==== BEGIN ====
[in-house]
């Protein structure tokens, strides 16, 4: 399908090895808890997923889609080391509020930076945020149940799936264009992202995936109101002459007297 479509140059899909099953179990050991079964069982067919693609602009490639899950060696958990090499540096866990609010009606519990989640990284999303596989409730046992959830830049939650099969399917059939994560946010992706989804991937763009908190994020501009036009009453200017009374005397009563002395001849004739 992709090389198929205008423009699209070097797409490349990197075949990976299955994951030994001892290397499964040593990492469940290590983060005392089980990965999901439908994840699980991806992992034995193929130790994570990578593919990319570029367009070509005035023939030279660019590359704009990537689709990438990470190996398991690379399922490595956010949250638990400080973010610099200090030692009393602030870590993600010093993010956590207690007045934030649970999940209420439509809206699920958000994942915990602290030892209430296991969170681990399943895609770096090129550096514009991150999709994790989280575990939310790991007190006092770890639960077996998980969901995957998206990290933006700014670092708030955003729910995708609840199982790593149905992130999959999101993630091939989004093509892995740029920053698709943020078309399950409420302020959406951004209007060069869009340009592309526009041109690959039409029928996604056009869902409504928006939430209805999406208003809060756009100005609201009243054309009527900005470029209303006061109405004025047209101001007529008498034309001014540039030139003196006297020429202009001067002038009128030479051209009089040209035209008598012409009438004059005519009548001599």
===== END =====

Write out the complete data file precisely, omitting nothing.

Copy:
[in-house]
């Protein structure tokens, strides 16, 4: 399908090895808890997923889609080391509020930076945020149940799936264009992202995936109101002459007297 479509140059899909099953179990050991079964069982067919693609602009490639899950060696958990090499540096866990609010009606519990989640990284999303596989409730046992959830830049939650099969399917059939994560946010992706989804991937763009908190994020501009036009009453200017009374005397009563002395001849004739 992709090389198929205008423009699209070097797409490349990197075949990976299955994951030994001892290397499964040593990492469940290590983060005392089980990965999901439908994840699980991806992992034995193929130790994570990578593919990319570029367009070509005035023939030279660019590359704009990537689709990438990470190996398991690379399922490595956010949250638990400080973010610099200090030692009393602030870590993600010093993010956590207690007045934030649970999940209420439509809206699920958000994942915990602290030892209430296991969170681990399943895609770096090129550096514009991150999709994790989280575990939310790991007190006092770890639960077996998980969901995957998206990290933006700014670092708030955003729910995708609840199982790593149905992130999959999101993630091939989004093509892995740029920053698709943020078309399950409420302020959406951004209007060069869009340009592309526009041109690959039409029928996604056009869902409504928006939430209805999406208003809060756009100005609201009243054309009527900005470029209303006061109405004025047209101001007529008498034309001014540039030139003196006297020429202009001067002038009128030479051209009089040209035209008598012409009438004059005519009548001599």